BCU Rule 26 – Paddling on the Course
- In races up to 1000 metres, competitors must keep the whole of their boat within the four-metre wide central area of their lane from the start to the finish of the course. Upon any deviation, the boat must go back immediately to this central area of the lane. No boat must come nearer than five metres in any direction to the boat of another competitor – that is, gunwale to gunwale or bow to stern.
- If a boat leaves the centre of the lane and does not return to it, the boat may be disqualified from the event.
- A boat which leaves its allocated lane must be disqualified from the event.
- If a race is declared null and void, no change of the composition of a crew is permitted at the new start.
- If there is a capsize the competitor or crew is eliminated from the race.
- The Umpire has the right to interrupt a correctly started race if unforeseen hindrances arise. The course umpires with a red flag and sound signal may effect such an interruption. Competitors must immediately stop paddling and await further instructions.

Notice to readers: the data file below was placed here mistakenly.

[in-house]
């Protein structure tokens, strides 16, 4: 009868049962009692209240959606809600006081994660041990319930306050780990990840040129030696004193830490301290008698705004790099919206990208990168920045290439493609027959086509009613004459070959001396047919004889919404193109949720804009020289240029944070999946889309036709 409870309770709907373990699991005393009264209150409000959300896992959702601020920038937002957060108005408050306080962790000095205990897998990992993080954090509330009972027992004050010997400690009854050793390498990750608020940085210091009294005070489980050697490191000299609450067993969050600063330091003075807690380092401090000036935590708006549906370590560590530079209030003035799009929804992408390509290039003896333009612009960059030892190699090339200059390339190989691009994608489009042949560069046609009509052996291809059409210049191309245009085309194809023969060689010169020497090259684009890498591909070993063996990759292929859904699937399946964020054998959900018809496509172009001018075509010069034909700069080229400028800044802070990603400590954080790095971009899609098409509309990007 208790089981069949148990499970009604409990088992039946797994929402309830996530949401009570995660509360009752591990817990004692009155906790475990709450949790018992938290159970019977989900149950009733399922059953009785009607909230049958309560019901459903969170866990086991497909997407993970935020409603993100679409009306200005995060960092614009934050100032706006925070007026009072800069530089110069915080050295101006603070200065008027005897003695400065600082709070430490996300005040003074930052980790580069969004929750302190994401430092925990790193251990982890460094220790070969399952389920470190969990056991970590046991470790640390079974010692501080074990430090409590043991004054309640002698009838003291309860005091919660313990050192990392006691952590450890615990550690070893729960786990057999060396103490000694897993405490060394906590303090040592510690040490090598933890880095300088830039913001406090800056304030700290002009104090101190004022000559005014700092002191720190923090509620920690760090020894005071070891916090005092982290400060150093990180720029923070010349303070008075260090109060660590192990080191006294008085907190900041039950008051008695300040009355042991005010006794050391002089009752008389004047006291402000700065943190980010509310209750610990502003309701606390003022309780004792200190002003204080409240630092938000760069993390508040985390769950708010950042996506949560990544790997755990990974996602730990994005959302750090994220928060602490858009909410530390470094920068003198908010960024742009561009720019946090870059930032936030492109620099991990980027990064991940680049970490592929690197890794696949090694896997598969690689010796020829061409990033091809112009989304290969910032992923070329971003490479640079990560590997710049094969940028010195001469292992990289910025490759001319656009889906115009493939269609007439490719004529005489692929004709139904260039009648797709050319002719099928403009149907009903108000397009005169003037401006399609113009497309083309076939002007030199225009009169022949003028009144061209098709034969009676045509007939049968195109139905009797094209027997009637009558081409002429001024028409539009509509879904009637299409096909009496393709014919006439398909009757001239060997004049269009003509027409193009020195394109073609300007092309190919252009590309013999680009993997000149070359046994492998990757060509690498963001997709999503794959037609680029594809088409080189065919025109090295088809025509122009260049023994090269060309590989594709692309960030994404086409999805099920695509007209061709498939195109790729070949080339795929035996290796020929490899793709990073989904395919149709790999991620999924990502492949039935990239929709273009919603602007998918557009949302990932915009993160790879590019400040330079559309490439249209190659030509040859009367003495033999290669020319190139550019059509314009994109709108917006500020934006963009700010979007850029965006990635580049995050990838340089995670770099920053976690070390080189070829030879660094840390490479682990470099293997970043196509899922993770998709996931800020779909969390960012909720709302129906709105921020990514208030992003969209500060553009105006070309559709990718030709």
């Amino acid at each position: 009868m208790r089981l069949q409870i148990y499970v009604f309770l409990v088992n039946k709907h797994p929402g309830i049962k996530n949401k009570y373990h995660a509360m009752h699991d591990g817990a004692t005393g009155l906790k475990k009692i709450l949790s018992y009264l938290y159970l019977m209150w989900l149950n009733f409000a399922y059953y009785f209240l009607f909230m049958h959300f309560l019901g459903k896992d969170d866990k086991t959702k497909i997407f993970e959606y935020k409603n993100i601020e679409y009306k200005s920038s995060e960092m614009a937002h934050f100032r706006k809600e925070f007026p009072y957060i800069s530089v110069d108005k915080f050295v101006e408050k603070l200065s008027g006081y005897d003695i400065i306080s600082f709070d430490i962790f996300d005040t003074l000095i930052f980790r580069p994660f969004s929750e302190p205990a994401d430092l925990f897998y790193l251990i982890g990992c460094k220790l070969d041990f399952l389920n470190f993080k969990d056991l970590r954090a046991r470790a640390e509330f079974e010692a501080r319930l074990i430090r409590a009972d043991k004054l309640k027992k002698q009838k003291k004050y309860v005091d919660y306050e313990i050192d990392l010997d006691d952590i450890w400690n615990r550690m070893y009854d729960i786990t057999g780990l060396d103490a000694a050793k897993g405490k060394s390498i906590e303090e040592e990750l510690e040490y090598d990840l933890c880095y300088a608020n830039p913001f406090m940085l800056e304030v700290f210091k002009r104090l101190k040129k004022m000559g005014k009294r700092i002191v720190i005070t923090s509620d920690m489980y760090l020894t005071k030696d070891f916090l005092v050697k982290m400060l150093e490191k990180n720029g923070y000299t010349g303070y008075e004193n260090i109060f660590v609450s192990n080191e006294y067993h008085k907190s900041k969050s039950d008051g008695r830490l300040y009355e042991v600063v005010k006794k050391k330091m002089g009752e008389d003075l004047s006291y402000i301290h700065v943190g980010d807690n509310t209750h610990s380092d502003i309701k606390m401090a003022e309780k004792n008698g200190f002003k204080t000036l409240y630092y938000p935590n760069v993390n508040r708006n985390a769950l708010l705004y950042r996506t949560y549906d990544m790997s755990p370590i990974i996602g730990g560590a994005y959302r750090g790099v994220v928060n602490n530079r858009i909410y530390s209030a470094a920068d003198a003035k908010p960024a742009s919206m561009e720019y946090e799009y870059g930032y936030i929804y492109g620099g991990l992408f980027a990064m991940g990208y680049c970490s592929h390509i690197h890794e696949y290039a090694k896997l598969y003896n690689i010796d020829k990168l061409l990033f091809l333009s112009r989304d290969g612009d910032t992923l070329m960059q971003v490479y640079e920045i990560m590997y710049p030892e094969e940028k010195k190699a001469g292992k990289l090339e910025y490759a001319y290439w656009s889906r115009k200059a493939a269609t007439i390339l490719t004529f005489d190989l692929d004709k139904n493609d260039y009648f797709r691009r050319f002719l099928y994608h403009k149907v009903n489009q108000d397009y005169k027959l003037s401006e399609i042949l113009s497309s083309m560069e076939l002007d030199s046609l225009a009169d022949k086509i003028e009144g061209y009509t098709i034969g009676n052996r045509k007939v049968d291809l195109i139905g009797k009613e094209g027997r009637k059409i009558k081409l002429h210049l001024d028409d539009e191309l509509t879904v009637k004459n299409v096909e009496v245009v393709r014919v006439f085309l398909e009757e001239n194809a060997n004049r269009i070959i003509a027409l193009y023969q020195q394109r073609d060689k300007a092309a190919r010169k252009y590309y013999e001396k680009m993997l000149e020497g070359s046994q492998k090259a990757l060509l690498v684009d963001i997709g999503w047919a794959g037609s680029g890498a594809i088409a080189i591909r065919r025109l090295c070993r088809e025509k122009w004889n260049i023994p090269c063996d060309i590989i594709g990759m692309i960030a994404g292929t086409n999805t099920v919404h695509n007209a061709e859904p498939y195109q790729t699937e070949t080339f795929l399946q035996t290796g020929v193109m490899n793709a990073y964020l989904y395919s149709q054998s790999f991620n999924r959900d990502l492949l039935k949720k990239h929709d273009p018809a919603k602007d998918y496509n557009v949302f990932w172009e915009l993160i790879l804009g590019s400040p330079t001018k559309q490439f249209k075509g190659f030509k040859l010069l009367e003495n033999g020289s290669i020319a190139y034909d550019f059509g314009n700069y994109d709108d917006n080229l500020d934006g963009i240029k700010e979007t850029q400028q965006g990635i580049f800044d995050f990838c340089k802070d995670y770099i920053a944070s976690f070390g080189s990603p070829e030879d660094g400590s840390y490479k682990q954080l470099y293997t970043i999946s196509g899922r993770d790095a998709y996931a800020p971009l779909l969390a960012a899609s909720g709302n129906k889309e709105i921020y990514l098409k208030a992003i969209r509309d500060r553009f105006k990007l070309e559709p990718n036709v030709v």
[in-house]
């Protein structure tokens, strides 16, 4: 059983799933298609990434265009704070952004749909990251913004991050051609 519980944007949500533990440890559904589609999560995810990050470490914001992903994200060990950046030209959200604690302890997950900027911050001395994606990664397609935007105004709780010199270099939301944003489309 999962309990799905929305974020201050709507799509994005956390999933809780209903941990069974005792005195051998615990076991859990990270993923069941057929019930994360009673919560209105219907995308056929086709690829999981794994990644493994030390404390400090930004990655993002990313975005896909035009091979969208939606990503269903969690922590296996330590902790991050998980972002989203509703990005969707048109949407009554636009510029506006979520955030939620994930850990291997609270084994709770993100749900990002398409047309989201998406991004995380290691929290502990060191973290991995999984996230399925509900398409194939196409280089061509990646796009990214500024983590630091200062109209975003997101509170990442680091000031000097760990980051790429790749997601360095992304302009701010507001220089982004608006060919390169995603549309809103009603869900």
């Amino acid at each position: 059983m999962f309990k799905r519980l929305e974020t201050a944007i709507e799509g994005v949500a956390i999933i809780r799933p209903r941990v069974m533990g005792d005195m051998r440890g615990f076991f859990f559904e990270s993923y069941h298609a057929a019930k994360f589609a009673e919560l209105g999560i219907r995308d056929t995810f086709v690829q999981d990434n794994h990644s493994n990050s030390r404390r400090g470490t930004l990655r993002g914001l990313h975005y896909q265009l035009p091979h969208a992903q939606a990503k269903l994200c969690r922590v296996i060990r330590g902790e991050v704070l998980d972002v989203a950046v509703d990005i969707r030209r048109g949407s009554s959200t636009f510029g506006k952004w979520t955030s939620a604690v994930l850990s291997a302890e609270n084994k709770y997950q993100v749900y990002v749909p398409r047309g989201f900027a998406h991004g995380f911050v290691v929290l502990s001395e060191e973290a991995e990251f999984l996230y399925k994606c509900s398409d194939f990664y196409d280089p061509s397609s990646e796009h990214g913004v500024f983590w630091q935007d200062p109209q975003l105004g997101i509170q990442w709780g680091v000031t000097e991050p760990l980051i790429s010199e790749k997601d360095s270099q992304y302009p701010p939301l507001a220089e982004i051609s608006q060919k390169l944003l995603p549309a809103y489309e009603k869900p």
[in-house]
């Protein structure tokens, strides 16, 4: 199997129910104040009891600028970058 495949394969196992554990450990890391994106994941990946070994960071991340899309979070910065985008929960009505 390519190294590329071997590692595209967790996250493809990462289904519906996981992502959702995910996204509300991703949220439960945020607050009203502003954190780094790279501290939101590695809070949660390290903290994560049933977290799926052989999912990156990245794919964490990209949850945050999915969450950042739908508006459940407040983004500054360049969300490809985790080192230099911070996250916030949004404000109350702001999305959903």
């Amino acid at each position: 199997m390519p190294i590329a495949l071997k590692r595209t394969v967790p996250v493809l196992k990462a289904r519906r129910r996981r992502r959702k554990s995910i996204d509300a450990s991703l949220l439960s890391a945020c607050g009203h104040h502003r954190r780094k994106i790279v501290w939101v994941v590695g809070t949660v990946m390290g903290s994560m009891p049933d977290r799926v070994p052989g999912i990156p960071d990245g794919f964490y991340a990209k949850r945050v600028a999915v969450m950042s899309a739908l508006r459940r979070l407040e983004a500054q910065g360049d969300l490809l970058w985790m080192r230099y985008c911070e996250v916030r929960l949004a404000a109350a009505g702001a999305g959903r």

- If a paddle is broken a competitor may not be provided with a new one by a supporter.
BCU Rule 27 – Pacing and wash riding
- Taking pace or receiving assistance from boats not in the race or by any other means is not permitted.
- When a race is in progress crews not taking part in the race are strictly forbidden to proceed over the whole or part of the course, even outside the marking buoys.
BCU Rule 28 – Competitions over Long Distances (more than 1000 metres)
- In races of more than 1000m competitors may deviate from their lane providing they do not impede other competitors.
- When a race is run on a course with turning points these shall be passed to port (i.e. in an anti-clockwise direction).
- A competitor will not be disqualified for touching a turning point buoy unless, in the opinion of the Turning Point Umpires, an advantage has been gained therefrom. In making a turn the boat shall follow as closely as possible the course as marked by the buoys at the turning point.